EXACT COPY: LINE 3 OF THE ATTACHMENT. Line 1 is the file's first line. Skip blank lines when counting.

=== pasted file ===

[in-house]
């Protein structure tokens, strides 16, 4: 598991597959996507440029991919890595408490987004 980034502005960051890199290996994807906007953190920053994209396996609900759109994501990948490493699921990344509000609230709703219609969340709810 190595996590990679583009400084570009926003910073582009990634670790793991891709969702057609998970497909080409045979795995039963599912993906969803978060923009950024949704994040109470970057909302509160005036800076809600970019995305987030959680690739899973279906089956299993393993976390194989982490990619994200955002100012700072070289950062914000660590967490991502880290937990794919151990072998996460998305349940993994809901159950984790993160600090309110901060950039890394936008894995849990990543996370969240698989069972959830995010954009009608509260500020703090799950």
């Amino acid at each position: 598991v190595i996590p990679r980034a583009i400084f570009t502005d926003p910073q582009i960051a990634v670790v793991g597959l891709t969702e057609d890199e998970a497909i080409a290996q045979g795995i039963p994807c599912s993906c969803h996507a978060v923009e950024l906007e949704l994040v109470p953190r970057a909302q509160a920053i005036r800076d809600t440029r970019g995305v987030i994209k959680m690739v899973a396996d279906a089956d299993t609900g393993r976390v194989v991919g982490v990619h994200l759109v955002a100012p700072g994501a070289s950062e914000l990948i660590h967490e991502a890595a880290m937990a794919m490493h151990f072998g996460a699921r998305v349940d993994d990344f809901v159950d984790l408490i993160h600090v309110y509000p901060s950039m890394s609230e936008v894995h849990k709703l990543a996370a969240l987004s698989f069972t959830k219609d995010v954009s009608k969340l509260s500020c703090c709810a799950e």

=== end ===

């Amino acid at each position: 598991v190595i996590p990679r980034a583009i400084f570009t502005d926003p910073q582009i960051a990634v670790v793991g597959l891709t969702e057609d890199e998970a497909i080409a290996q045979g795995i039963p994807c599912s993906c969803h996507a978060v923009e950024l906007e949704l994040v109470p953190r970057a909302q509160a920053i005036r800076d809600t440029r970019g995305v987030i994209k959680m690739v899973a396996d279906a089956d299993t609900g393993r976390v194989v991919g982490v990619h994200l759109v955002a100012p700072g994501a070289s950062e914000l990948i660590h967490e991502a890595a880290m937990a794919m490493h151990f072998g996460a699921r998305v349940d993994d990344f809901v159950d984790l408490i993160h600090v309110y509000p901060s950039m890394s609230e936008v894995h849990k709703l990543a996370a969240l987004s698989f069972t959830k219609d995010v954009s009608k969340l509260s500020c703090c709810a799950e």